‘I’m self-employed, everything’s in that truck.
‘The need to take in refugees for humanitarian reasons, I get that, but I don’t see why it comes at the cost of creating refugees in our own country.’
Health Minister Yvette D’ath said people who had to reapply for a border pass as a result of yesterday’s decision could ask for an exemption based on ‘exceptional circumstances’
Exemptions also exist for people accessing medical treatment or other special circumstances including bereavement.
She said yesterday the decision was implemented quickly to prevent a rush of people to the airport to get on flights.
‘What we’d have was an even greater problem because we’d have even greater surges than what we have seen over the last couple of weeks.’
‘We are really concerned about the pressure that the hotel quarantine system is putting on our resources,’ Queensland Premier Annastacia Palaszczuk said in her Wednesday morning press conference.
‘While we have allowed genuine relocations for work and other purposes, it has overwhelmed our hotels and it has to be stopped for at least the next fortnight,’ she said. ‘Queensland is being loved to death.’
There were currently 5,114 people in 22 quarantine hotels – 3,257 from interstate and 1,857 from overseas – the largest number since the hotel quarantine system was put in place in the state.
Between August 9 and 20, 2,750 people received border passes to relocate to Queensland, the premier said, including 1,983 people in one week.
‘We do not have any room at the moment,’ Ms Palaszczuk said. ‘We’re being stretched to the limit. It’s too much pressure, it’s putting our workers and our community at risk.
‘We don’t want to see Delta coming into our community.’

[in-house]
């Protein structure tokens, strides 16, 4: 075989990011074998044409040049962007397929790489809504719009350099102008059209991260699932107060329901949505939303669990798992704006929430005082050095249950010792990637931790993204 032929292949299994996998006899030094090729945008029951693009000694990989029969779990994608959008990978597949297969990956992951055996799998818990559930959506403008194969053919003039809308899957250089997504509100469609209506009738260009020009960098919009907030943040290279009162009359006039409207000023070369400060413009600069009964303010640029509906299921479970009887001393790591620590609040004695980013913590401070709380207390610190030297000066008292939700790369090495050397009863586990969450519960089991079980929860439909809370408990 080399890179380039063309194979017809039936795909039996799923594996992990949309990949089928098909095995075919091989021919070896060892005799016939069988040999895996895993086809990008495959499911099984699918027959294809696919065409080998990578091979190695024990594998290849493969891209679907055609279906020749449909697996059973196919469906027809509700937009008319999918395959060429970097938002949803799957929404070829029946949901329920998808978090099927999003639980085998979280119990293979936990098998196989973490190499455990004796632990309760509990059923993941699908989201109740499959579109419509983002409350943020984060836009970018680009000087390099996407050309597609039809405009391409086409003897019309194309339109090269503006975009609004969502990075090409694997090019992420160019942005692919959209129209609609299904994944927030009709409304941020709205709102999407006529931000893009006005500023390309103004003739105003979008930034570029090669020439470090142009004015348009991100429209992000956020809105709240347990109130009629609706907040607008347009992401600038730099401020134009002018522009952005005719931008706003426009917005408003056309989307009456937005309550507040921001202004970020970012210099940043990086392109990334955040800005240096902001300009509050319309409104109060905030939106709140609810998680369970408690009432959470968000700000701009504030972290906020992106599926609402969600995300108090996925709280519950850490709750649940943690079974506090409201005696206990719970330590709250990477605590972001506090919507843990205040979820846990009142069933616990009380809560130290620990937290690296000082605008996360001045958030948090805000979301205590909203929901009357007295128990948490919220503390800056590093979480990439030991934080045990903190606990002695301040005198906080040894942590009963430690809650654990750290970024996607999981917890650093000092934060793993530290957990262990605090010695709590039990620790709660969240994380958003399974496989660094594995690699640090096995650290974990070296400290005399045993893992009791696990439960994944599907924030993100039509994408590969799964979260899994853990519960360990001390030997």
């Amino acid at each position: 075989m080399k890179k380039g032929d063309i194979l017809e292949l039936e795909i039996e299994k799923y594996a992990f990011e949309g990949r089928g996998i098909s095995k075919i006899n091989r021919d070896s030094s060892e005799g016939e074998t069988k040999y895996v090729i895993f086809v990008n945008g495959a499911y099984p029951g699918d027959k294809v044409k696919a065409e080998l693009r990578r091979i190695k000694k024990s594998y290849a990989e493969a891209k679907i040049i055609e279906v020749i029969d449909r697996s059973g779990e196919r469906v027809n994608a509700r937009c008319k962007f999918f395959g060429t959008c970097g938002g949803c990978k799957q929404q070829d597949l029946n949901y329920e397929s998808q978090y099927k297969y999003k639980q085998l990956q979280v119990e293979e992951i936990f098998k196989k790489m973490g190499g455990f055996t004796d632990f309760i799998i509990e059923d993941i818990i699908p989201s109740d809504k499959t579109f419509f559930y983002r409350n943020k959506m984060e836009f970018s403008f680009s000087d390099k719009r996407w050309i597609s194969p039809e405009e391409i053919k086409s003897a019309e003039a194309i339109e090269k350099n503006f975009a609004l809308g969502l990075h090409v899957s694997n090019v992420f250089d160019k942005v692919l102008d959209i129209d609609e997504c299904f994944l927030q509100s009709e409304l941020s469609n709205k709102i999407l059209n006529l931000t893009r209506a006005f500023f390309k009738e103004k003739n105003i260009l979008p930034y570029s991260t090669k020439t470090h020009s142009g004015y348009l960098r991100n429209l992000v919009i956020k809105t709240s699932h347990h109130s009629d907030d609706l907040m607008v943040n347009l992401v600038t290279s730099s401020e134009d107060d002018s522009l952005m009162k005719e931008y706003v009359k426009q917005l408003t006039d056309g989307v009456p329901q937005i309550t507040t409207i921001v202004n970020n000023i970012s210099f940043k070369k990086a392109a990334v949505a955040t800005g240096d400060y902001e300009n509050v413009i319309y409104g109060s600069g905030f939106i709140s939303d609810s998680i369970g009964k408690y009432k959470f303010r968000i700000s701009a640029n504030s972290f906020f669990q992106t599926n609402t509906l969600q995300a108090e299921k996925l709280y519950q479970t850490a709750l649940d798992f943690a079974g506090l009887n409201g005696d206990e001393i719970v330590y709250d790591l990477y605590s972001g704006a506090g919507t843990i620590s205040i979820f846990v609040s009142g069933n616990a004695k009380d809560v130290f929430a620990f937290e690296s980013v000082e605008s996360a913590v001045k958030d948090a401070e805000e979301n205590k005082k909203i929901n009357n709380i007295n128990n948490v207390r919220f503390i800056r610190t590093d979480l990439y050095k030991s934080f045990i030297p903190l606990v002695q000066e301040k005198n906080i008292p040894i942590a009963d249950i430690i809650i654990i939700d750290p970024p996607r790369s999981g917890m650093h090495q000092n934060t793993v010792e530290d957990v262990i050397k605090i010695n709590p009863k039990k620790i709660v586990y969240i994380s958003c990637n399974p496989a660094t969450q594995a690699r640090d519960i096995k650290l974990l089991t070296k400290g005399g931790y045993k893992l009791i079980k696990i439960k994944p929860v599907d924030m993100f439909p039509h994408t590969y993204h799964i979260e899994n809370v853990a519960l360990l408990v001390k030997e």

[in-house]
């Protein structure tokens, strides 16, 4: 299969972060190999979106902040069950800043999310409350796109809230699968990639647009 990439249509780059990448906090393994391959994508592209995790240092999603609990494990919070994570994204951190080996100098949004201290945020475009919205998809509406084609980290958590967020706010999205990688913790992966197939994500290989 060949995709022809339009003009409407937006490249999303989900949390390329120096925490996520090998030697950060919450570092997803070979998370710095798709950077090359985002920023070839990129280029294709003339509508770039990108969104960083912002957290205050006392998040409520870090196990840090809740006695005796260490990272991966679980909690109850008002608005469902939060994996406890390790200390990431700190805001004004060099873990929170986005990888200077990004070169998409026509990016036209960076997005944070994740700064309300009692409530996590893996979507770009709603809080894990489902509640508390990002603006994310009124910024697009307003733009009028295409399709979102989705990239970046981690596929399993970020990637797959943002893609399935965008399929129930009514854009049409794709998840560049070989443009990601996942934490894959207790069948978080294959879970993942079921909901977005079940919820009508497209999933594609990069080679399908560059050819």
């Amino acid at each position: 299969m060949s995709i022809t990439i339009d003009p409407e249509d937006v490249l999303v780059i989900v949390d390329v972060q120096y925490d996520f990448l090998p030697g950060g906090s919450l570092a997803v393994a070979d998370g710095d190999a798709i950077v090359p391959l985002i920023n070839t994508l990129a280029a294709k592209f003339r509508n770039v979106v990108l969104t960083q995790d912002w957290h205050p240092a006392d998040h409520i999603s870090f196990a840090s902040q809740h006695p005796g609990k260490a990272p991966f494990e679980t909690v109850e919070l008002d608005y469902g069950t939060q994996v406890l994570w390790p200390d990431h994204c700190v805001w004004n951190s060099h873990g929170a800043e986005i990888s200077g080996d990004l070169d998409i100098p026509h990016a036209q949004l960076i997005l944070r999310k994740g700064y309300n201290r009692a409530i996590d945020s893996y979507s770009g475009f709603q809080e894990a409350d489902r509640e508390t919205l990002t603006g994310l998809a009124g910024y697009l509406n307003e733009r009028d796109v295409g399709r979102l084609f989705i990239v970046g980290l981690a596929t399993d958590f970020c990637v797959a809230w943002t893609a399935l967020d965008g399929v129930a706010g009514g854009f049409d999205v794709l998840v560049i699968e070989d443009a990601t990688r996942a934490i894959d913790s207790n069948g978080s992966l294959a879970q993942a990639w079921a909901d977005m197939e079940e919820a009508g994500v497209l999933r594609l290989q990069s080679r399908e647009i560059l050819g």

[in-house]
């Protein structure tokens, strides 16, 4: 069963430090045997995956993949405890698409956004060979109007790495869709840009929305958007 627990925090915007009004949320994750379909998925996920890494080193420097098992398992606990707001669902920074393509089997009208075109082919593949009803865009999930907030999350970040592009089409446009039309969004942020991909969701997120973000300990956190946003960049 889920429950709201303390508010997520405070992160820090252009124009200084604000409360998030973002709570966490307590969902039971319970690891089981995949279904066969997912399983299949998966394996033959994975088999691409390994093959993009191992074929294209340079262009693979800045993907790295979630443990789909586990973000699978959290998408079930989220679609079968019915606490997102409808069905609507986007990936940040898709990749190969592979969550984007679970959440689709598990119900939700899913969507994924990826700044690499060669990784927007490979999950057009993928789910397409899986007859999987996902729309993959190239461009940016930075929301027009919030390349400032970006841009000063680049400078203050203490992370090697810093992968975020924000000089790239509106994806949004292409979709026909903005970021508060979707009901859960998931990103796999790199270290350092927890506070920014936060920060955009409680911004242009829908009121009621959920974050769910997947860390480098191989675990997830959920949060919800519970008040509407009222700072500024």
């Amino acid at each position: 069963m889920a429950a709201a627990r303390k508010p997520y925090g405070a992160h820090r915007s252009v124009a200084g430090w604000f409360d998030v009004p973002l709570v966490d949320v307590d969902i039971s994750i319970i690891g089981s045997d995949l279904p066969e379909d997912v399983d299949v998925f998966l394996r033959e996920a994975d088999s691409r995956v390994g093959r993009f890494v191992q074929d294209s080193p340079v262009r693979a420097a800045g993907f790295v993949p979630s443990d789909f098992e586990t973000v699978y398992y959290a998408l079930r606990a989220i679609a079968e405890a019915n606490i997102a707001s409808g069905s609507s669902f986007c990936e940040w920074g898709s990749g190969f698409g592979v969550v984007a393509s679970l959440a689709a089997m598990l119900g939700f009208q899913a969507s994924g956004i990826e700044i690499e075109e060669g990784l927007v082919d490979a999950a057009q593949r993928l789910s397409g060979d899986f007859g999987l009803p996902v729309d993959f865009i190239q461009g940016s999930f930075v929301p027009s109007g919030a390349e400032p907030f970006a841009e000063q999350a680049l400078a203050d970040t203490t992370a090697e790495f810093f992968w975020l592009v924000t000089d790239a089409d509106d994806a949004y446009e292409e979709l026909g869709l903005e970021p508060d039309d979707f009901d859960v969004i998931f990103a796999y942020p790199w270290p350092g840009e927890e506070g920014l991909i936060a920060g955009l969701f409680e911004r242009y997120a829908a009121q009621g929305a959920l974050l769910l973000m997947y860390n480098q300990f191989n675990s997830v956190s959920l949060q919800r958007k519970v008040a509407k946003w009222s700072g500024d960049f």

She said Queensland Police and the health department had put the proposal to her to shut down hotel quarantine for a fortnight, saying there had even been requests from the Commonwealth government to help resettle refugees from Afghanistan as a result of the Taliban’s takeover.
Queensland Police stop trucks at the Queensland border – every vehicle is being checked under current border restrictions
Queensland Police stop vehicles on the border with NSW at Coolangatta. New border measures require essential workers entering Queensland to have had at least one dose of a Covid-19 vaccine
Strict border controls between Queensland and NSW are in place as the Delta outbreak that originated in Sydney continues to spread
The new rules require individuals to book a room in a quarantine facility before they travel to Queensland.
They must also re-apply for a border pass, including returning Queensland residents.
‘Anyone who’s not already on a flight at midday will not be able to arrive simply on a right of entry pass,’ Health Minister Yvette D’Ath said.
‘Everyone who’s a Queensland resident, or seeking to relocate, will need to reapply for their pass.’
Ms D’Ath said passes would be reissued in the next fortnight, allocating each applicant a time period to arrive in Queensland so hotel room capacity could be managed.
Ms Palaszczuk said the state had recently seen ‘surges’ above the cap on international arrivals, necessitating the new hotel quarantine rules.
‘I want people to come home,’ she said. ‘If people want to relocate here, I want them to relocate here but we just have to do it in a sensible and orderly fashion.’
Queensland Police Deputy Commissioner Steve Gollschewski told the Today Show the quarantine system needed to be ‘reset’ in the next fortnight.
‘Of course we want Queenslanders to come back in,’ he said. ‘But we have a system that is really, really struggling with the numbers coming in… many our health workers and our police have to balance all the other things they have to do as well.
‘We had to reset the system and [get] a system more sustainable for us.
‘If we can ask for patience we will get that system fixed in the next couple of weeks. If people have a compelling reason to come back they can apply for an exemption. We are not locking everyone out.’
Border residents protest the current restrictions on NSW residents entering Queensland at Coolangatta last weekend
On Tuesday Ms Palaszczuk pushed back at Prime Minister Scott Morrison’s comments yesterday morning that people needed to ‘get out of the cave’ and open up the country once vaccination rates reach 80 per cent.
The premier said unlike people some other states, Queenslanders were already living in relative freedom.
‘Have a look at Queensland at the moment: you can go to work and go to school, you can go watch sport, you can play community sport, you can go to a restaurant, you can go out, we haven’t given up,’ she said.
Queensland records zero new cases as snap hotel quarantine shutdown stops locals returning home